May 26 2020

Knowledge 2020: Unpacking a Successful Digital Transformation

By taking the right steps, businesses can ensure their digitization runs as smoothly as possible.

A companywide digital transformation is a daunting task. It’s a process that involves cooperation and input from multiple departments, a roadmap to implement, and execution by employees. 

Under normal circumstances, this is a challenge. With the global health crisis leaving the future of business operations unclear, many organizations are being forced to move through this challenge faster than anticipated. 

“There’s a lot of change going on,” said Steven Horvath, chief architect for management solutions at CDW. “As executives, it’s something we deal with on a daily basis, especially in IT.”

During ServiceNow’s Knowledge 2020 virtual conference, Horvath pulled back the curtain on what it takes to plan and execute a successful digital transformation. 

“It’s like widening the road when you still have to drive,” he said.  

Trends That Are Changing IT and Business

To become an innovative company, an organization has to complete a few steps. First comes standardization, where everyone gets on the same page. Next comes modernization, where the focus is on reducing tech burden and legacy systems. Finally, the company is ready to begin transformation, where leaders can work through ways to become more efficient and embrace new technologies.

While moving through these stages, Horvath says there are trends that executives need to be aware of:

  1. The linking of business and technology: The way business is done has been forever changed by digitization, as customers and employees alike have grown accustomed to a high level of convenience and speed. “We’re in this world where we expect things to show up on our doorstep,” Horvath said. Executives must account for that in their digital planning.
  2. The rise of data: More information is available than ever before, and organizations that are able to properly harness it will set themselves apart. “It’s at the essence of what we do,” Horvath said. “We have to take these relevant data sources and use it to our advantage.” Leaders must look to use intelligence to identify trends and get proactive about operations.
  3. User experience: “We can design all day long, but if you don’t take users into account, they’re going to do what they want to do,” Horvath said. Making sure the technology being used is friendly to employees is crucial to ensuring widespread adoption during a digital transformation. 
  4. Understanding there’s a lot to it: “This is what I call the iceberg trend,” Horvath said. “On the surface, it’s shiny, it looks great, there’s some nice pictures of it. And what we don’t see is the 80 percent of the iceberg that’s below the surface.” Ignoring the more complicated processes that go into the business’s IT operations can cause leadership to underestimate the daunting task of transformation. 
  5. Artificial intelligence: As customer expectations rise, it’s important that organizations get proactive about the experience. “Get into this environment where we’re empowering users through technology to get the service they need in a real-time manner,” said Horvath. Tools like chatbots can make sure users can get what they need, when they need it.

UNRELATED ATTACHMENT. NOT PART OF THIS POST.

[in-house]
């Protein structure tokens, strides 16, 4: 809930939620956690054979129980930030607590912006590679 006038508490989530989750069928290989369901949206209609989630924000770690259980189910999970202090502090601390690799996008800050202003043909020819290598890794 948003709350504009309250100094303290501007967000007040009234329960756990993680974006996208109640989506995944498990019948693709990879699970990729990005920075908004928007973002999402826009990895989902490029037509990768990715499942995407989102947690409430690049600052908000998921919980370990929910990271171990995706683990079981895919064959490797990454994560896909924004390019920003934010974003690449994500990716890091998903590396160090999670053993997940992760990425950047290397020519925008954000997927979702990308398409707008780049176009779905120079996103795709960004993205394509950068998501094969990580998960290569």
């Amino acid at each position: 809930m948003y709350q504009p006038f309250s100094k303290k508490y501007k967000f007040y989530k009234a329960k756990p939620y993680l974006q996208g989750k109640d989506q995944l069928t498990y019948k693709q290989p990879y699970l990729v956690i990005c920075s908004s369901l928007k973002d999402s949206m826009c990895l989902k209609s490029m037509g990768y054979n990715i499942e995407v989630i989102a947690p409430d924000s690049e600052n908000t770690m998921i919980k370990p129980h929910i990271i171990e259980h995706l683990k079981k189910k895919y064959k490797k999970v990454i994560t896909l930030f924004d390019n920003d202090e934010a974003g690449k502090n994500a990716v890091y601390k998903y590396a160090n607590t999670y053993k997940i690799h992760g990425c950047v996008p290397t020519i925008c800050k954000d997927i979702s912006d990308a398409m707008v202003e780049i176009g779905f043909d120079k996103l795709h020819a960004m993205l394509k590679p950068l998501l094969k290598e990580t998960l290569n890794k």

6. Shifting from enabling strategy to defining it: Technologists have often been tasked with finding ways to execute plans that have been set by other people. Now, IT is taking a more hands-on approach to creating the strategy itself, allowing for smoother adoption. “Sometimes business leaders don’t understand the capabilities,” Horvath said. “And sometimes it’s about thinking out of the box and helping to define what that strategy looks like.”
  7. Showing value to the business: As IT and business have become more intertwined, technologists have become more visible within the organization, being called upon to demonstrate specific ways that tech can help achieve goals. Previously, “my job as a CIO had security if I was invisible,” Horvath said. “If there were no data breaches, if systems were running, I was good. That world has changed.”
  8. Visibility and transparency between silos: Different departments have always been separated within the organization, but those divisions are starting to disappear. “When we think about breaking down the silos, it’s really about that enterprise bond of how do we work together in a much more effective, smarter, quicker manner to create better experiences,” said Horvath. Collaboration between groups like HR, facilities and IT can lead to smoother workflows.

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When looking at transformation, Horvath says, it comes down to three aspects: people, process and technology. 

“I liken it to a three-legged stool,” Horvath said. “The top of the stool is the vision, it’s ‘what are we going to do’ — but then, when you think about a three-legged stool, all three legs have to be in balance, and if they’re not in balance, the stool wobbles.”

By gathering feedback, plotting a roadmap and making sure employees are aligned on goals, organizations can successfully move through digital transformation. 

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